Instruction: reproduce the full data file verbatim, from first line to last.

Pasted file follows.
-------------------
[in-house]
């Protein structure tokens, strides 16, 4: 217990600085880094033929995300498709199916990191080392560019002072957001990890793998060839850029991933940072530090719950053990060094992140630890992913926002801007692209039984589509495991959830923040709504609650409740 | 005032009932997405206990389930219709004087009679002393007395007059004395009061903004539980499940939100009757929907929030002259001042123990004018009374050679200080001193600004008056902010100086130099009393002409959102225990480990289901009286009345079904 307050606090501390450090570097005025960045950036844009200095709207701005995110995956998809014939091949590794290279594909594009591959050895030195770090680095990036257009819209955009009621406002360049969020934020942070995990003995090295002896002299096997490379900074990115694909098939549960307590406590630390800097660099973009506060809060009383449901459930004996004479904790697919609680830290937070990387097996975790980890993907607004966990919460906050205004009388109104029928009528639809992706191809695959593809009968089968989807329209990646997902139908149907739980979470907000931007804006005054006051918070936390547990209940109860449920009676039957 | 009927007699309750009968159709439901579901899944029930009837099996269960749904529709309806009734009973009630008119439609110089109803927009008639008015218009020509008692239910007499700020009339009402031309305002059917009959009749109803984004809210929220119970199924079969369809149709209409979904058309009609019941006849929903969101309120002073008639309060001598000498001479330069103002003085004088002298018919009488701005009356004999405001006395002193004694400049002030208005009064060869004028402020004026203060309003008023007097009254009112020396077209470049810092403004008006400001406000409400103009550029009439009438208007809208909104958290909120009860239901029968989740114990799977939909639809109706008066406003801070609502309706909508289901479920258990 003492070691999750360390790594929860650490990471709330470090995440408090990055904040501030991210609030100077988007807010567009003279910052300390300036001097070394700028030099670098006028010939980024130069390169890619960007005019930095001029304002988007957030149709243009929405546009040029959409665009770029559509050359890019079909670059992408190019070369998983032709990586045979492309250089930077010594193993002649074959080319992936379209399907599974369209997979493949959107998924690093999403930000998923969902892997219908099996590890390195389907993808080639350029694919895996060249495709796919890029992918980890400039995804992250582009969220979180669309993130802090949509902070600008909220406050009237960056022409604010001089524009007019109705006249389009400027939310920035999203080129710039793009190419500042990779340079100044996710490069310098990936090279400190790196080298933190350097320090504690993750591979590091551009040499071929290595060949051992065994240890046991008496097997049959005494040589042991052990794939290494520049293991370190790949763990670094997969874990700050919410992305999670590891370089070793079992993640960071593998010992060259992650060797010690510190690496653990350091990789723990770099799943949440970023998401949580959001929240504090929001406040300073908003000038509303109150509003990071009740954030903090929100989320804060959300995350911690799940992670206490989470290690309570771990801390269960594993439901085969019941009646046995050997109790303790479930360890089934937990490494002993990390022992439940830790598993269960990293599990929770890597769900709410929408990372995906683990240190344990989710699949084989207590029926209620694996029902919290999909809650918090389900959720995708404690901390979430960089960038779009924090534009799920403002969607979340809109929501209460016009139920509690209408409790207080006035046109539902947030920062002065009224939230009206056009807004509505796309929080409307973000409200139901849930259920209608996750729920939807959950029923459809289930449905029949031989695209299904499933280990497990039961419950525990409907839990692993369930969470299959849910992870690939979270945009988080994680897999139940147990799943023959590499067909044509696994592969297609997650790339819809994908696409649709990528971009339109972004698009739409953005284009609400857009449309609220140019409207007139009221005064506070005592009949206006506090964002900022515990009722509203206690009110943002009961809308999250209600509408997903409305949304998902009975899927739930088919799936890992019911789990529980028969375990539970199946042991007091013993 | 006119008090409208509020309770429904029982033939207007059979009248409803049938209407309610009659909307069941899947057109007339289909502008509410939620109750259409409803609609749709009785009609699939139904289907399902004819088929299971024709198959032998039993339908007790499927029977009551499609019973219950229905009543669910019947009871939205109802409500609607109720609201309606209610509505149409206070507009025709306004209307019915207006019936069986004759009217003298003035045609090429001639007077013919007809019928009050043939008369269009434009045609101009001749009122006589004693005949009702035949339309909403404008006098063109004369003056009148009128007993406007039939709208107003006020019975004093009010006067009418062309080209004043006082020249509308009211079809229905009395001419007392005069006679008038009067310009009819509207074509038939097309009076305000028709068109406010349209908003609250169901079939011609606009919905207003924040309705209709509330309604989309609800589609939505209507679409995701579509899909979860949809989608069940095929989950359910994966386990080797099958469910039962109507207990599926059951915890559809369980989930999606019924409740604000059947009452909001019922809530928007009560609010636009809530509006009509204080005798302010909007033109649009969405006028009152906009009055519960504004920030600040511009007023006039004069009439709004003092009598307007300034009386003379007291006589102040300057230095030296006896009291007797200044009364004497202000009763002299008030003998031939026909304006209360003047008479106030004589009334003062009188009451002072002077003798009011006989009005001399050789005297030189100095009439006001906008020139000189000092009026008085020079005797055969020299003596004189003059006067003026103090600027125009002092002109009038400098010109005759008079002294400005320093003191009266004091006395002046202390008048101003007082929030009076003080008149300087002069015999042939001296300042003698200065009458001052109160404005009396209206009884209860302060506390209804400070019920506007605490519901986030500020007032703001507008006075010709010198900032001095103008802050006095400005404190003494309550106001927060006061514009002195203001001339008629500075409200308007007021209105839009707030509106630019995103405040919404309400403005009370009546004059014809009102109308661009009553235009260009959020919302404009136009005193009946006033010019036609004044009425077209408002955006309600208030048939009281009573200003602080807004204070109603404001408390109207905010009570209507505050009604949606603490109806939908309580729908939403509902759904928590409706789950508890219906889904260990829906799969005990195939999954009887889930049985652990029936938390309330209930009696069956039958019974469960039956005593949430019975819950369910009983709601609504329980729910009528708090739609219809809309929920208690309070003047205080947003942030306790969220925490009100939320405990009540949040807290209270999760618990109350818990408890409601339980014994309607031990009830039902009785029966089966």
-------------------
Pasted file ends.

[in-house]
């Protein structure tokens, strides 16, 4: 217990600085880094033929995300498709199916990191080392560019002072957001990890793998060839850029991933940072530090719950053990060094992140630890992913926002801007692209039984589509495991959830923040709504609650409740 | 005032009932997405206990389930219709004087009679002393007395007059004395009061903004539980499940939100009757929907929030002259001042123990004018009374050679200080001193600004008056902010100086130099009393002409959102225990480990289901009286009345079904 307050606090501390450090570097005025960045950036844009200095709207701005995110995956998809014939091949590794290279594909594009591959050895030195770090680095990036257009819209955009009621406002360049969020934020942070995990003995090295002896002299096997490379900074990115694909098939549960307590406590630390800097660099973009506060809060009383449901459930004996004479904790697919609680830290937070990387097996975790980890993907607004966990919460906050205004009388109104029928009528639809992706191809695959593809009968089968989807329209990646997902139908149907739980979470907000931007804006005054006051918070936390547990209940109860449920009676039957 | 009927007699309750009968159709439901579901899944029930009837099996269960749904529709309806009734009973009630008119439609110089109803927009008639008015218009020509008692239910007499700020009339009402031309305002059917009959009749109803984004809210929220119970199924079969369809149709209409979904058309009609019941006849929903969101309120002073008639309060001598000498001479330069103002003085004088002298018919009488701005009356004999405001006395002193004694400049002030208005009064060869004028402020004026203060309003008023007097009254009112020396077209470049810092403004008006400001406000409400103009550029009439009438208007809208909104958290909120009860239901029968989740114990799977939909639809109706008066406003801070609502309706909508289901479920258990 003492070691999750360390790594929860650490990471709330470090995440408090990055904040501030991210609030100077988007807010567009003279910052300390300036001097070394700028030099670098006028010939980024130069390169890619960007005019930095001029304002988007957030149709243009929405546009040029959409665009770029559509050359890019079909670059992408190019070369998983032709990586045979492309250089930077010594193993002649074959080319992936379209399907599974369209997979493949959107998924690093999403930000998923969902892997219908099996590890390195389907993808080639350029694919895996060249495709796919890029992918980890400039995804992250582009969220979180669309993130802090949509902070600008909220406050009237960056022409604010001089524009007019109705006249389009400027939310920035999203080129710039793009190419500042990779340079100044996710490069310098990936090279400190790196080298933190350097320090504690993750591979590091551009040499071929290595060949051992065994240890046991008496097997049959005494040589042991052990794939290494520049293991370190790949763990670094997969874990700050919410992305999670590891370089070793079992993640960071593998010992060259992650060797010690510190690496653990350091990789723990770099799943949440970023998401949580959001929240504090929001406040300073908003000038509303109150509003990071009740954030903090929100989320804060959300995350911690799940992670206490989470290690309570771990801390269960594993439901085969019941009646046995050997109790303790479930360890089934937990490494002993990390022992439940830790598993269960990293599990929770890597769900709410929408990372995906683990240190344990989710699949084989207590029926209620694996029902919290999909809650918090389900959720995708404690901390979430960089960038779009924090534009799920403002969607979340809109929501209460016009139920509690209408409790207080006035046109539902947030920062002065009224939230009206056009807004509505796309929080409307973000409200139901849930259920209608996750729920939807959950029923459809289930449905029949031989695209299904499933280990497990039961419950525990409907839990692993369930969470299959849910992870690939979270945009988080994680897999139940147990799943023959590499067909044509696994592969297609997650790339819809994908696409649709990528971009339109972004698009739409953005284009609400857009449309609220140019409207007139009221005064506070005592009949206006506090964002900022515990009722509203206690009110943002009961809308999250209600509408997903409305949304998902009975899927739930088919799936890992019911789990529980028969375990539970199946042991007091013993 | 006119008090409208509020309770429904029982033939207007059979009248409803049938209407309610009659909307069941899947057109007339289909502008509410939620109750259409409803609609749709009785009609699939139904289907399902004819088929299971024709198959032998039993339908007790499927029977009551499609019973219950229905009543669910019947009871939205109802409500609607109720609201309606209610509505149409206070507009025709306004209307019915207006019936069986004759009217003298003035045609090429001639007077013919007809019928009050043939008369269009434009045609101009001749009122006589004693005949009702035949339309909403404008006098063109004369003056009148009128007993406007039939709208107003006020019975004093009010006067009418062309080209004043006082020249509308009211079809229905009395001419007392005069006679008038009067310009009819509207074509038939097309009076305000028709068109406010349209908003609250169901079939011609606009919905207003924040309705209709509330309604989309609800589609939505209507679409995701579509899909979860949809989608069940095929989950359910994966386990080797099958469910039962109507207990599926059951915890559809369980989930999606019924409740604000059947009452909001019922809530928007009560609010636009809530509006009509204080005798302010909007033109649009969405006028009152906009009055519960504004920030600040511009007023006039004069009439709004003092009598307007300034009386003379007291006589102040300057230095030296006896009291007797200044009364004497202000009763002299008030003998031939026909304006209360003047008479106030004589009334003062009188009451002072002077003798009011006989009005001399050789005297030189100095009439006001906008020139000189000092009026008085020079005797055969020299003596004189003059006067003026103090600027125009002092002109009038400098010109005759008079002294400005320093003191009266004091006395002046202390008048101003007082929030009076003080008149300087002069015999042939001296300042003698200065009458001052109160404005009396209206009884209860302060506390209804400070019920506007605490519901986030500020007032703001507008006075010709010198900032001095103008802050006095400005404190003494309550106001927060006061514009002195203001001339008629500075409200308007007021209105839009707030509106630019995103405040919404309400403005009370009546004059014809009102109308661009009553235009260009959020919302404009136009005193009946006033010019036609004044009425077209408002955006309600208030048939009281009573200003602080807004204070109603404001408390109207905010009570209507505050009604949606603490109806939908309580729908939403509902759904928590409706789950508890219906889904260990829906799969005990195939999954009887889930049985652990029936938390309330209930009696069956039958019974469960039956005593949430019975819950369910009983709601609504329980729910009528708090739609219809809309929920208690309070003047205080947003942030306790969220925490009100939320405990009540949040807290209270999760618990109350818990408890409601339980014994309607031990009830039902009785029966089966």